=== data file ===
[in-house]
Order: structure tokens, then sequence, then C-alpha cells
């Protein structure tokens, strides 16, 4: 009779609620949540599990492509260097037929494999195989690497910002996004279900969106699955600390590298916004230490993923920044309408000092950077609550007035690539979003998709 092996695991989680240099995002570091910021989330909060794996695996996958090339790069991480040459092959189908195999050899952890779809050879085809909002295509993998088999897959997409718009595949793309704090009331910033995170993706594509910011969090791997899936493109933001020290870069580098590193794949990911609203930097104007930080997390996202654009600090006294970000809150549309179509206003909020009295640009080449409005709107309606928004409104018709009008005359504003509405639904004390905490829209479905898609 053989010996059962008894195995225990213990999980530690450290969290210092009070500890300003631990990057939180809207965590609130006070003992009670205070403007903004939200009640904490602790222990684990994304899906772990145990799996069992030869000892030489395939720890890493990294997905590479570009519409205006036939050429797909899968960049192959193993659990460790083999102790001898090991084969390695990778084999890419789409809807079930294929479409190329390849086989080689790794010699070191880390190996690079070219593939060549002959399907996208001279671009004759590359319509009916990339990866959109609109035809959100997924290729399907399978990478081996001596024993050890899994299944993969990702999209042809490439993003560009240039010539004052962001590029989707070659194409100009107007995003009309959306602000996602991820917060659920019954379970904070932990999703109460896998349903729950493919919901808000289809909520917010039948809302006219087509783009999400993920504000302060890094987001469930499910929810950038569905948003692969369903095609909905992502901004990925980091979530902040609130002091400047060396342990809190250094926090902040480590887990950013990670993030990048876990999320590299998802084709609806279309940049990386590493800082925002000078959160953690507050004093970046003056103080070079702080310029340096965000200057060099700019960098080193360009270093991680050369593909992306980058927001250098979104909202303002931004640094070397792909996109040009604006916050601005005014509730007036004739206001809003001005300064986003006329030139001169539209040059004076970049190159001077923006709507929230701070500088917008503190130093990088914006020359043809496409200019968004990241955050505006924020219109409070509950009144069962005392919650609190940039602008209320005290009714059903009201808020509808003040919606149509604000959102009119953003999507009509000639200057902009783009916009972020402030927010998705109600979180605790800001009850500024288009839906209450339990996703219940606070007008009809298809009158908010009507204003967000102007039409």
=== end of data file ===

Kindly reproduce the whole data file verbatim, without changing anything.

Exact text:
[in-house]
Order: structure tokens, then sequence, then C-alpha cells
């Protein structure tokens, strides 16, 4: 009779609620949540599990492509260097037929494999195989690497910002996004279900969106699955600390590298916004230490993923920044309408000092950077609550007035690539979003998709 092996695991989680240099995002570091910021989330909060794996695996996958090339790069991480040459092959189908195999050899952890779809050879085809909002295509993998088999897959997409718009595949793309704090009331910033995170993706594509910011969090791997899936493109933001020290870069580098590193794949990911609203930097104007930080997390996202654009600090006294970000809150549309179509206003909020009295640009080449409005709107309606928004409104018709009008005359504003509405639904004390905490829209479905898609 053989010996059962008894195995225990213990999980530690450290969290210092009070500890300003631990990057939180809207965590609130006070003992009670205070403007903004939200009640904490602790222990684990994304899906772990145990799996069992030869000892030489395939720890890493990294997905590479570009519409205006036939050429797909899968960049192959193993659990460790083999102790001898090991084969390695990778084999890419789409809807079930294929479409190329390849086989080689790794010699070191880390190996690079070219593939060549002959399907996208001279671009004759590359319509009916990339990866959109609109035809959100997924290729399907399978990478081996001596024993050890899994299944993969990702999209042809490439993003560009240039010539004052962001590029989707070659194409100009107007995003009309959306602000996602991820917060659920019954379970904070932990999703109460896998349903729950493919919901808000289809909520917010039948809302006219087509783009999400993920504000302060890094987001469930499910929810950038569905948003692969369903095609909905992502901004990925980091979530902040609130002091400047060396342990809190250094926090902040480590887990950013990670993030990048876990999320590299998802084709609806279309940049990386590493800082925002000078959160953690507050004093970046003056103080070079702080310029340096965000200057060099700019960098080193360009270093991680050369593909992306980058927001250098979104909202303002931004640094070397792909996109040009604006916050601005005014509730007036004739206001809003001005300064986003006329030139001169539209040059004076970049190159001077923006709507929230701070500088917008503190130093990088914006020359043809496409200019968004990241955050505006924020219109409070509950009144069962005392919650609190940039602008209320005290009714059903009201808020509808003040919606149509604000959102009119953003999507009509000639200057902009783009916009972020402030927010998705109600979180605790800001009850500024288009839906209450339990996703219940606070007008009809298809009158908010009507204003967000102007039409």